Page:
Republicans are going to say something today that is completely different than whatever they said yesterday, and if the situation changes tomorrow…then they’ll say something else. It’s as predictable as it is useless.

8 Community Comments, Facebook Comments

  1. Genghis says:

    Ups to Rep. Lee, the one and only member of Congress with the goddamn sense to vote against the AUMF back in 2001.

    Republican politicians largely have absolutely nothing useful to add to the problem.

    Republicans are spectacularly adept at adding to problems. They become wholly useless when it comes to viable solutions.

  2. unnamed says:

    I would say the Republicans can have it their way on Afghanistan.  The problem is that their way is both ways.

  3. Golden Girl says:

    If you missed the President's speech, then find it and watch the 20 minutes or so.  The pundits may not like it but my bet the public will agree – it's time to get the hell out of Afgan.

  4. Diogenesdemar says:

    It should be clear by now that whenever Republicans speak, the only thing that matters is what they’re saying at that particular moment . . .

    . . . holding them to any account for those things they said in the past (even this morning’s recent past) is all just so very unAmerican and unpatriotic, and certainly not in the spirit of bipartisan goodwill.

  5. JohnInDenver says:

    Republicans will continue to try to blame Democrats for the debacle.  Lord knows there is plenty of blame to pass around to 4 Presidents and their administrations, virtually everyone in the House and Senate during the past 20 years, the military command staff, the intelligence community, and a host of corporations, think tanks and lobbying firms.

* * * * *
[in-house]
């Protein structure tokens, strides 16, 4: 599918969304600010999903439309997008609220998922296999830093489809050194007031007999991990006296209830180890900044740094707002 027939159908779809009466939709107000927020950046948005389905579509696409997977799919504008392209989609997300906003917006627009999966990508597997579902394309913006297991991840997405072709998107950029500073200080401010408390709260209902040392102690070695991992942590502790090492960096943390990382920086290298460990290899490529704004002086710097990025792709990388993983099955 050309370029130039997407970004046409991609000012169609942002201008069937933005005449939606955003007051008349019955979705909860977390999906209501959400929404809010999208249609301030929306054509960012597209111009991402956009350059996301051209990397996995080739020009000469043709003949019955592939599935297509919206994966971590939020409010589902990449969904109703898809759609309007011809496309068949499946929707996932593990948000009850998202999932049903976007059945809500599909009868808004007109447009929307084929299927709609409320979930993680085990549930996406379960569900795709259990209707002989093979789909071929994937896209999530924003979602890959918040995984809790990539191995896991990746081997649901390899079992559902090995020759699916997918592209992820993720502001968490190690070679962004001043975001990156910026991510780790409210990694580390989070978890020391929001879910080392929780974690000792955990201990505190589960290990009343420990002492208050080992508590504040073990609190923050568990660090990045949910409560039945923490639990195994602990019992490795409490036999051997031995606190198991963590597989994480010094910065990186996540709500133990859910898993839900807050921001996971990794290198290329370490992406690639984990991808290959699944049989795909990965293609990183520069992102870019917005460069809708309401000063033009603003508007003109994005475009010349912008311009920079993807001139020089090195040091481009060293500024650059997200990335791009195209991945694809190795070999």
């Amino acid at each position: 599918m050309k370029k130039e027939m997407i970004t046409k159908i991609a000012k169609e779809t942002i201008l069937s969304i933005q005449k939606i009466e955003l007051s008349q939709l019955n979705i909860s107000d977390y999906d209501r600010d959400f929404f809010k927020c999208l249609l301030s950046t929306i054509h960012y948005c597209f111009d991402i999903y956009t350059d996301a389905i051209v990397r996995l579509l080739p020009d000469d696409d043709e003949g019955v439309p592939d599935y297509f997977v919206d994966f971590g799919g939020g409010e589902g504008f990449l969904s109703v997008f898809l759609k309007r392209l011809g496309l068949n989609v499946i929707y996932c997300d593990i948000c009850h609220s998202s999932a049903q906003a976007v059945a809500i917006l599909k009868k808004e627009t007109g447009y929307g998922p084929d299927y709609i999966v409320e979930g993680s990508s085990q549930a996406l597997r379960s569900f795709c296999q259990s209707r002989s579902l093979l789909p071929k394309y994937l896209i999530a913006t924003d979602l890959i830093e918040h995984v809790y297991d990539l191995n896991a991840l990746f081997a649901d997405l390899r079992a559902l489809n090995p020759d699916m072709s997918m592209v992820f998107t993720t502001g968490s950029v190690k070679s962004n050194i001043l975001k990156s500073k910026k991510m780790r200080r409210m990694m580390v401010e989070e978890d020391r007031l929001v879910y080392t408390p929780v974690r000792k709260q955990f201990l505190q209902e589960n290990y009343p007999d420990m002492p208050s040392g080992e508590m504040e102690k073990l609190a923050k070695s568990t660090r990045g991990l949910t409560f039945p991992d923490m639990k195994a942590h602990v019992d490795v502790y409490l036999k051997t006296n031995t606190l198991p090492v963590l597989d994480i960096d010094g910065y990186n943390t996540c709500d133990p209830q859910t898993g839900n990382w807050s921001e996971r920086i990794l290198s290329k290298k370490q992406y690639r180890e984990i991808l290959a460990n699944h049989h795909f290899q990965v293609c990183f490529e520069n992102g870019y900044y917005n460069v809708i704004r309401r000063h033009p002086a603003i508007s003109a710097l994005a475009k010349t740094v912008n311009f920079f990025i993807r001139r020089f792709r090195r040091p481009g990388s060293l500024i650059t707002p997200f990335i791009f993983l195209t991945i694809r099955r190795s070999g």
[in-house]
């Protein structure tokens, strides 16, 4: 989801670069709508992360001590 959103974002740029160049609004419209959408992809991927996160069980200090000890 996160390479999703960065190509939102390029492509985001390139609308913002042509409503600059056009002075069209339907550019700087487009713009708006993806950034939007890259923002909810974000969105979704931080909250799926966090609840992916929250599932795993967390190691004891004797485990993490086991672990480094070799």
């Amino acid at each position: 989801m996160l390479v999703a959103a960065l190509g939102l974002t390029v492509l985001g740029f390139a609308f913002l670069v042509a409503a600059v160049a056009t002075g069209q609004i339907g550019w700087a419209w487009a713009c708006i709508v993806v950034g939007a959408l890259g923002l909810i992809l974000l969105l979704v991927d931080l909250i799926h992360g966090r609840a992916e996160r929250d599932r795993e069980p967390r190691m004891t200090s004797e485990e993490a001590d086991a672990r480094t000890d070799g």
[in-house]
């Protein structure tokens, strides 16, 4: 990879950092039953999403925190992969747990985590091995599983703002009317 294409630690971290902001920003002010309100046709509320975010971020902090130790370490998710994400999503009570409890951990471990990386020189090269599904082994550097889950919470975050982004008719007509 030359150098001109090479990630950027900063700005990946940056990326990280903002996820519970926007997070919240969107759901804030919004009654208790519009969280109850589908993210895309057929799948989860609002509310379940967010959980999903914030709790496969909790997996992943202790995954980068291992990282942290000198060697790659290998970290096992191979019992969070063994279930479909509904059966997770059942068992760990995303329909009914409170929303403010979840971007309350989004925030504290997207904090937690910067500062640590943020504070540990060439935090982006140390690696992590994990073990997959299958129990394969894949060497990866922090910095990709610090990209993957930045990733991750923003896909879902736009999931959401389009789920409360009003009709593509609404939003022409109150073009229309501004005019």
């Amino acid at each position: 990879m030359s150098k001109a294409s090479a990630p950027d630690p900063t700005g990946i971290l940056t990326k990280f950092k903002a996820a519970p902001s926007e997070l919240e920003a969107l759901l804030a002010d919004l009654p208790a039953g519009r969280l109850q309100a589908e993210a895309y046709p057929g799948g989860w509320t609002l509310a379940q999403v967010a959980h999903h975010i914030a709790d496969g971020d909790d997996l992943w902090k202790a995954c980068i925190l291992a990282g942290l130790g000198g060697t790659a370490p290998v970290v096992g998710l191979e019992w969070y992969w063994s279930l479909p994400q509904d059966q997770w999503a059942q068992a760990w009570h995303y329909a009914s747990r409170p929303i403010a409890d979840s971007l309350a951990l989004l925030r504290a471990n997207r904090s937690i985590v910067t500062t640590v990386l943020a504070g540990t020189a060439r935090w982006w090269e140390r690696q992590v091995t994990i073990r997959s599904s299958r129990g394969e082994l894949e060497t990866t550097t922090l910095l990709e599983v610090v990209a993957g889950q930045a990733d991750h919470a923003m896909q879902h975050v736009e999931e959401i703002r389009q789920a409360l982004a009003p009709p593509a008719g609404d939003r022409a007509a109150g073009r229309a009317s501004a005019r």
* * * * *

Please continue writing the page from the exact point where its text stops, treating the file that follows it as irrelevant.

The "who lost xxxx" discussion is of vital interest — to foreign policy nerds.  I figure it would matter to a large population in the US if there was a “loss” of Israel, Mexico, Canada and maybe Taiwan. 

    We know "losing" hasn’t had much of a impact on elections after the "loss" of:  Iran, Iraq, Libya,  Nicaragua, Panama, (White) South Africa, Somalia, Syria, (portions of) Ukraine, Venezuela, Vietnam, … you probably can add a few more from your own knowledge.

    We will need to wait and see on Afghanistan. The US military was able to accomplish the initial goals:

    The U.S. carried out a successful punitive expedition after 9/11, killing or capturing all of al Qaeda’s senior leadership, as well as the individual Taliban leaders who aided and abetted those terrorists. It had its way with the Taliban on the battlefield, and signed a peace deal that basically said that the Taliban won’t go up against America again.

    Nation building didn’t go well — like it hasn’t gone well most of the time.  Culture is a strong force, and no Western nation I know of has been able to substantially modify a broad population's commitment to Islamic principles.

  6. joejoe says:

    What I saw on politicalwire.com:


    Taliban (with mostly out-of-Afghan. money) started paying local officials early last year, to have their people lay down their weapons when the T. began their push to conquer all the country.

    I don't know whether to believe this or not, but that must be at least part of the reason why everything went so fast in the past week.

  7. Sparky says:

    These are the same people who spent months acting as if Critical Race Theory was indoctrinating kindergartners and Dr. Seuss and Mr. Potato Head symbolizing "cancel culture" were the single greatest problem America faced.

    These are not serious people.